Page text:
DMD:  Where did you record Fare Thee Well and how was the recording process?

JJ:  Fare Thee Well was recorded in six  very, very busy days at The Bastille Studios in Arlington, VA. Our sound engineer and owner of the studio was Eamonn Aiken and made our experience absolutely amazing. We spent six days recording drums, bass, guitar tracks, guitar solos, violins, banjos, and harmonicas. The Bastille Studio is attached to the notable Inner Ear Studio, so we also spent a lot of time staring at photos and memorabilia that was splayed on every inch of the buildings walls.

It was a humbling experience being able to record in one room, take a break, and walking right over to where Fugazi and Scream recorded some amazing records. The initial tracking was a lot of busy work and putting the nose to the grindstone-it was the months that followed that made the whole thing difficult. We had to come back in a month later in order to record all of the extra harmony parts on all the songs, and later had to record some of the additional percussion tracks. At the end of the entire process, the main burden was merely money. We were just doing what we could when we had the money, then stopping, then getting some more money and then doing a little more. Eventually we got the product we wanted.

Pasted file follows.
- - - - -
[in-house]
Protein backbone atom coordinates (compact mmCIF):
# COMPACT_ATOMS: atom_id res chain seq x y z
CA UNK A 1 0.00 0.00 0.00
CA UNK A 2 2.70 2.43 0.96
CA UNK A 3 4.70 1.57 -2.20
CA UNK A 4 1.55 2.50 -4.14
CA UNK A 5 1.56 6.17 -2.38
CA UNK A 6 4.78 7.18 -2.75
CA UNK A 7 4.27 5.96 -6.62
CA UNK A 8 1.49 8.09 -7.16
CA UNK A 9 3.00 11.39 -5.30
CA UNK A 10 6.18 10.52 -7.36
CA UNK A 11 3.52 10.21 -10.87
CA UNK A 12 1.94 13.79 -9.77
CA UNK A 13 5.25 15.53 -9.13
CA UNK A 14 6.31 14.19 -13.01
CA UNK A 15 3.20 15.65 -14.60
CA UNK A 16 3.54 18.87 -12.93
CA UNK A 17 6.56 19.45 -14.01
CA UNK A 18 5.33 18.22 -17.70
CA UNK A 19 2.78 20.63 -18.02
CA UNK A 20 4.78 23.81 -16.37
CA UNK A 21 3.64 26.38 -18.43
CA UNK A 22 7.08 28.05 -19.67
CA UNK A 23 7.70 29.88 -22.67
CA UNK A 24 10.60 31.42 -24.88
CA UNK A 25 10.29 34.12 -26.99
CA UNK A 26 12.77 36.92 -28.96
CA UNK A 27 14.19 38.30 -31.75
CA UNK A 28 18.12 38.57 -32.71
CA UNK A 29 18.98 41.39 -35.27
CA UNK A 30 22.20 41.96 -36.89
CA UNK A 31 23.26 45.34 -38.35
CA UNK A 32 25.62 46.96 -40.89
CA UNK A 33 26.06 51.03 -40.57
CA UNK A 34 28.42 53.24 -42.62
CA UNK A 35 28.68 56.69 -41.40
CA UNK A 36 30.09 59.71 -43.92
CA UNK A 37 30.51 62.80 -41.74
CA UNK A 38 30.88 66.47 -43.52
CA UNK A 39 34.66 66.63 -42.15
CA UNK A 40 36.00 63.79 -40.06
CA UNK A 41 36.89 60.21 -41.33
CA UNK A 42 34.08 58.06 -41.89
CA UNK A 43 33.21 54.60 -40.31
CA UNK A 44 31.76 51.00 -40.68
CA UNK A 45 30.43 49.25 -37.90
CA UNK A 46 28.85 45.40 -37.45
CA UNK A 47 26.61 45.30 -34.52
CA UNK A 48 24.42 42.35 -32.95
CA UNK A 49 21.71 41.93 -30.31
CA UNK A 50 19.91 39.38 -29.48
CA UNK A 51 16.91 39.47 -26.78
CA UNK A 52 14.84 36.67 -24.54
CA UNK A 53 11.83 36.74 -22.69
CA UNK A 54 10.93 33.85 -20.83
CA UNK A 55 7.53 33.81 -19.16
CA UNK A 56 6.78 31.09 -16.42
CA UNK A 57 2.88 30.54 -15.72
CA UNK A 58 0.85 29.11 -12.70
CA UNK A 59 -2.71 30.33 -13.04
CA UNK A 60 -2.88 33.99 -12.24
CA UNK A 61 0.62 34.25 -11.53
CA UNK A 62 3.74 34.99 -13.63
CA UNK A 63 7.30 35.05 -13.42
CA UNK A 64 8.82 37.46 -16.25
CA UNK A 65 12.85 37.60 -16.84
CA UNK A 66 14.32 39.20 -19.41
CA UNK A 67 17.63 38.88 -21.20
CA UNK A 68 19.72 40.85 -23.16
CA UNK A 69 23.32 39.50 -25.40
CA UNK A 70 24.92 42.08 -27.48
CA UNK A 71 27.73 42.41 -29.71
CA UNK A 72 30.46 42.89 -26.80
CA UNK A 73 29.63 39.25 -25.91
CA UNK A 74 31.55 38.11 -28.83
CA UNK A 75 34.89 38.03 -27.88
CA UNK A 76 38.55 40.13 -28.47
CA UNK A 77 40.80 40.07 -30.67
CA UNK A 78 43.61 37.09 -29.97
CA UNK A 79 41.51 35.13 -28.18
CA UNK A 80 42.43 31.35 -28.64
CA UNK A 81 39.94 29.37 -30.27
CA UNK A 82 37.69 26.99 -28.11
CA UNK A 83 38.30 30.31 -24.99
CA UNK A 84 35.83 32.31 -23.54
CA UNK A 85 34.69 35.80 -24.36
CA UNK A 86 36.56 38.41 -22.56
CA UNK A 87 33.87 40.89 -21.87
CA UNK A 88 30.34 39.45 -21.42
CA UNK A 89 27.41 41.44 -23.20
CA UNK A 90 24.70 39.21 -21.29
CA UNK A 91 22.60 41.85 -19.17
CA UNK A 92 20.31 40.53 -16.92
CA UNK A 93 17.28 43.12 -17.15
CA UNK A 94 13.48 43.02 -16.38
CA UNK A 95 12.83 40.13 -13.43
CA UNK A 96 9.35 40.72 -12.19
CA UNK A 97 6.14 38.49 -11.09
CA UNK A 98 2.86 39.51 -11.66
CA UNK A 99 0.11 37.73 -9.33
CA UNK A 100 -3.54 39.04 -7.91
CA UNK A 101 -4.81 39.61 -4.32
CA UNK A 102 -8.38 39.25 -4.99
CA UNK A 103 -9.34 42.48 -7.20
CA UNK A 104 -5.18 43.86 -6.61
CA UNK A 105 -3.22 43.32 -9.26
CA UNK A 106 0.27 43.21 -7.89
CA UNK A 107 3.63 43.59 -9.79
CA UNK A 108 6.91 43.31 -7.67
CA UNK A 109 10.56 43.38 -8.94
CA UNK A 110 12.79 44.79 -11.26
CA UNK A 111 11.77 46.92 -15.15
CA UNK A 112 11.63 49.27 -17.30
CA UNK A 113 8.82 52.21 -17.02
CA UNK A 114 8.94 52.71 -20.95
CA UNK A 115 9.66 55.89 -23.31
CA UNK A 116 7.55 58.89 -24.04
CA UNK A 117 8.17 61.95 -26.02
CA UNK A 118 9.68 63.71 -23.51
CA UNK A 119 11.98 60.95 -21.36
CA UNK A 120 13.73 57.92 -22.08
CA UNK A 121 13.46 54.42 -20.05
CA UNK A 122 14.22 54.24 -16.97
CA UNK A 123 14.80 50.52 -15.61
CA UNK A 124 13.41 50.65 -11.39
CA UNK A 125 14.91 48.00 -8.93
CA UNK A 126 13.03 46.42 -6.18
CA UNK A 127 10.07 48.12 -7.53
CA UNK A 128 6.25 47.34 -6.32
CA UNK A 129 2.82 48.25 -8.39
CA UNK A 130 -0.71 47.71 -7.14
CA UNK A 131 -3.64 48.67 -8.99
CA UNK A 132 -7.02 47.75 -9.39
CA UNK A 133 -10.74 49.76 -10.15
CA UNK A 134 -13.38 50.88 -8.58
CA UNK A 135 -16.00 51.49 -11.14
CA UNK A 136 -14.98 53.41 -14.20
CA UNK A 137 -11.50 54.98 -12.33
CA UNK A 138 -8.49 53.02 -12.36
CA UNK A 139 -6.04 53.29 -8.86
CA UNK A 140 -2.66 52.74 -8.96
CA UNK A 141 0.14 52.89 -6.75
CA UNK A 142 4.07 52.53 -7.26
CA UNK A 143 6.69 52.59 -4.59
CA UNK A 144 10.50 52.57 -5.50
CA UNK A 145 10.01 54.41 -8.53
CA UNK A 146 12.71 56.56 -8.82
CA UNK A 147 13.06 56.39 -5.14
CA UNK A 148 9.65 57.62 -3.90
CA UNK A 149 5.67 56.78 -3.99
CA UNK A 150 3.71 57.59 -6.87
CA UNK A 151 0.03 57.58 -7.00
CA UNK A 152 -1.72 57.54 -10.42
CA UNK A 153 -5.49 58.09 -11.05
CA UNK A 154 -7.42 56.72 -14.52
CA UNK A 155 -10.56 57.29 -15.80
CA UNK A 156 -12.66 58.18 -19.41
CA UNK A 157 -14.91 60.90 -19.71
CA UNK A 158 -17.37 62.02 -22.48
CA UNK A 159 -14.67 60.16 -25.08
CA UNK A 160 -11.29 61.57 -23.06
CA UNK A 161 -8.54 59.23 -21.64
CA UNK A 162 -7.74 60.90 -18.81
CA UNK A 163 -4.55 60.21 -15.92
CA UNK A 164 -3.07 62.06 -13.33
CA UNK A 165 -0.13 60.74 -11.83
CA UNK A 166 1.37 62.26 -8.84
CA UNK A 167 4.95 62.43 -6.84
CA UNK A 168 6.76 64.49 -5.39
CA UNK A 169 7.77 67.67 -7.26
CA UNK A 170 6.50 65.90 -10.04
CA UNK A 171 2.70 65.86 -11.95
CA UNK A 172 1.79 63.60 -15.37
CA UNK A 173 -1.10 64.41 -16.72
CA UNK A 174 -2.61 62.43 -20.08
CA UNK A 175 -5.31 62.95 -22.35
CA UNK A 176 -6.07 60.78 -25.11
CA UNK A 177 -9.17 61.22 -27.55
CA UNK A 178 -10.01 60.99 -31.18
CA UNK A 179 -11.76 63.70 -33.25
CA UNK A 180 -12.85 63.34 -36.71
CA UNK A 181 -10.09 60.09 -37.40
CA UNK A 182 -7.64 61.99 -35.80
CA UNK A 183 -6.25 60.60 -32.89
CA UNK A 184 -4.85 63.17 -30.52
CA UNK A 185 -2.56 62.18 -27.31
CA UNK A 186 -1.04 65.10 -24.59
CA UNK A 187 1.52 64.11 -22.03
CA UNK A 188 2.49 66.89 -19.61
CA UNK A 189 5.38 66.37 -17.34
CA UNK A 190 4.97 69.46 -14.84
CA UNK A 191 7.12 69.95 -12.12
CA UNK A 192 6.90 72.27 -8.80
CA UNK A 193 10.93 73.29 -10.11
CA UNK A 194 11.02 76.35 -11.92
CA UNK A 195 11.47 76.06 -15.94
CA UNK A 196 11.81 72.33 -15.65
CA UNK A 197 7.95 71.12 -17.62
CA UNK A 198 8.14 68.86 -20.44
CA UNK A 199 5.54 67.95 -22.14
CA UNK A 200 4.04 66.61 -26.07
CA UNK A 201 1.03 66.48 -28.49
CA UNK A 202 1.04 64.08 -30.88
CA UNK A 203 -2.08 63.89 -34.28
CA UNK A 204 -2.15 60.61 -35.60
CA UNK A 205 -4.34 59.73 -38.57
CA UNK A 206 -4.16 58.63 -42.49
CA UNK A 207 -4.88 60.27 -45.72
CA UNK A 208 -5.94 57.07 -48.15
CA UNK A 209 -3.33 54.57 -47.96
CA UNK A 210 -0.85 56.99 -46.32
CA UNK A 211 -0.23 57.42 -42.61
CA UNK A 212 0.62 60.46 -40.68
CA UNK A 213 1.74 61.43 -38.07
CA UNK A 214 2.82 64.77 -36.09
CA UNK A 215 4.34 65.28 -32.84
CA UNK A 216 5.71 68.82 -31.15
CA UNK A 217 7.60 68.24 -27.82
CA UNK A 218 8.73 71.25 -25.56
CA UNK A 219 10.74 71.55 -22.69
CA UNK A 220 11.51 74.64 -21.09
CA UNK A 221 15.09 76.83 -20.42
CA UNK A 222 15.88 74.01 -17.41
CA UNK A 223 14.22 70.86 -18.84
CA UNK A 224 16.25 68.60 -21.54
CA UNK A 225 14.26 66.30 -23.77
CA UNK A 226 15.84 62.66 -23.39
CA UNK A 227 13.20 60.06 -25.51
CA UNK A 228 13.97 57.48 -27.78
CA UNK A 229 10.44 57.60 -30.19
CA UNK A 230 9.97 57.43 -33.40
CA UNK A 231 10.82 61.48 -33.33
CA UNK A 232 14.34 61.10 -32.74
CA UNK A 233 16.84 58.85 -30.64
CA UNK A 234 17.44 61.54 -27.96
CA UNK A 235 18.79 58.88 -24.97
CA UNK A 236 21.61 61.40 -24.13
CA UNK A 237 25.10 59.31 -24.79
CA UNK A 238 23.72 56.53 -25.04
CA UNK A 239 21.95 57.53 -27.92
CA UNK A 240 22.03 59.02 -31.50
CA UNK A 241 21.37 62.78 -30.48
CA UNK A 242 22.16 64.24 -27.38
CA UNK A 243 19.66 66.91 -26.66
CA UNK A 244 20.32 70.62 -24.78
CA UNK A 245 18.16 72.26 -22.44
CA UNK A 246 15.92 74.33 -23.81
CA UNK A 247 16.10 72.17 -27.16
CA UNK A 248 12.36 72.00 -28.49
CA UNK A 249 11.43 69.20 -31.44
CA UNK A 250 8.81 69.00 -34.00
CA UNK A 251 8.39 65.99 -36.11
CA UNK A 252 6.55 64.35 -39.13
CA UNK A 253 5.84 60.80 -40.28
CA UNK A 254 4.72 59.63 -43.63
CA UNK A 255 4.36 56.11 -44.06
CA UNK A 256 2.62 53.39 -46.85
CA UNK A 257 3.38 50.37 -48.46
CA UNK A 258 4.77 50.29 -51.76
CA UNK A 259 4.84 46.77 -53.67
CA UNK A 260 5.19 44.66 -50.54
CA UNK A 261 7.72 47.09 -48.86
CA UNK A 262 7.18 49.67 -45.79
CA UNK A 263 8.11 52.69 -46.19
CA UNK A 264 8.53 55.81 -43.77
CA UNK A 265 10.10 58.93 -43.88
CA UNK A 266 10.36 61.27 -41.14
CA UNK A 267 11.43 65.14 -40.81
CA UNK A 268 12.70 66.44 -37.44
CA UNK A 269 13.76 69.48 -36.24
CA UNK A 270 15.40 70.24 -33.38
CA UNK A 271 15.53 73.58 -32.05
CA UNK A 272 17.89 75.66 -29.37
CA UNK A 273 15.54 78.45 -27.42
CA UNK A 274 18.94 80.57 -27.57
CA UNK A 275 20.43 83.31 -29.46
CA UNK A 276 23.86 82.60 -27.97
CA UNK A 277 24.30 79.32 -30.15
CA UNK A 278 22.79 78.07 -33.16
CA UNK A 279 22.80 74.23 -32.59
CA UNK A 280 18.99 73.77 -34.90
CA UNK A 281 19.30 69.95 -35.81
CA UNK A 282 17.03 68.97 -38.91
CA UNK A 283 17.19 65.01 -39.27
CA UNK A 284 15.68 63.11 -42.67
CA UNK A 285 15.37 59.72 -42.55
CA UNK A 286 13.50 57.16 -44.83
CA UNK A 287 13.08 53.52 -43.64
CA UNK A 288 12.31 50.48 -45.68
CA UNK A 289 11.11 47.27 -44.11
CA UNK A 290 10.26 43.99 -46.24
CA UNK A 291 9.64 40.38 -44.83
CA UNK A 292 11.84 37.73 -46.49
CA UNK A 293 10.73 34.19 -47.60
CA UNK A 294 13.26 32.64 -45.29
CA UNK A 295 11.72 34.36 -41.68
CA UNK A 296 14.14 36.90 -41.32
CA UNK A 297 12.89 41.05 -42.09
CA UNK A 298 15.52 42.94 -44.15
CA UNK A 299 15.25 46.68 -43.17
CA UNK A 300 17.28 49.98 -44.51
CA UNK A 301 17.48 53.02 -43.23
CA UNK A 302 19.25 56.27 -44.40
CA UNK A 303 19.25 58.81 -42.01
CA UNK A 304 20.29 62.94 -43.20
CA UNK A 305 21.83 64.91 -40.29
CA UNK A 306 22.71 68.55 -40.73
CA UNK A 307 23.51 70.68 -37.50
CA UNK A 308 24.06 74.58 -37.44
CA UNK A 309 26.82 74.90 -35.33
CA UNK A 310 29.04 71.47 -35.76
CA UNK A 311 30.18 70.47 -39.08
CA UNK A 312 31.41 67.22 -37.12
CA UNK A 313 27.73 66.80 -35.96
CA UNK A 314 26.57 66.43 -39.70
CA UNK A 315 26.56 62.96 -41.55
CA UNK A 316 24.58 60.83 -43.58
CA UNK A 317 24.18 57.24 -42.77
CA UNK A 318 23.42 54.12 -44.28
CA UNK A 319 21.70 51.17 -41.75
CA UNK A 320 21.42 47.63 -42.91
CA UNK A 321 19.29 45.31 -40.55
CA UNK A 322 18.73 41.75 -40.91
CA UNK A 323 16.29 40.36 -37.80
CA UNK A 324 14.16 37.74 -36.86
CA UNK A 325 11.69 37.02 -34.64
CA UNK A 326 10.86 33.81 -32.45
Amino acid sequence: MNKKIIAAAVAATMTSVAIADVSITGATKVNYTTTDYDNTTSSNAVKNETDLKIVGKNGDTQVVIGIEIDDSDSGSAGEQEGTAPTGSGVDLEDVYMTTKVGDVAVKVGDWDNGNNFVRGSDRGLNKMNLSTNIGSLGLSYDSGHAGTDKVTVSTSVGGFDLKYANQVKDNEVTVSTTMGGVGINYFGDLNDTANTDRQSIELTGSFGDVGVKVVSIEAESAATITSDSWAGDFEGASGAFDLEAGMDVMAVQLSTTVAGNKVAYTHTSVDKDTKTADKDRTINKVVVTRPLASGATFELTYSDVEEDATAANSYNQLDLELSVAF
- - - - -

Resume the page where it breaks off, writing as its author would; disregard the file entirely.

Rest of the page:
DMD: Does having more of a blues/folk style open or close doors for you in terms of promotion?

JJ:  I don’t think it changes a thing. We definitely have some songs that would fit into the “blues” or “folk” song frame, but we have also have some songs that fit into the “country” frame or the “rock” frame. The batch of songs that are on Fare Thee Well were primarily written without a band in mind, and have that semi-brooding emotion you find in a ton of folk or blues records, which may be the reason for the bluesy/folksy sound on the record.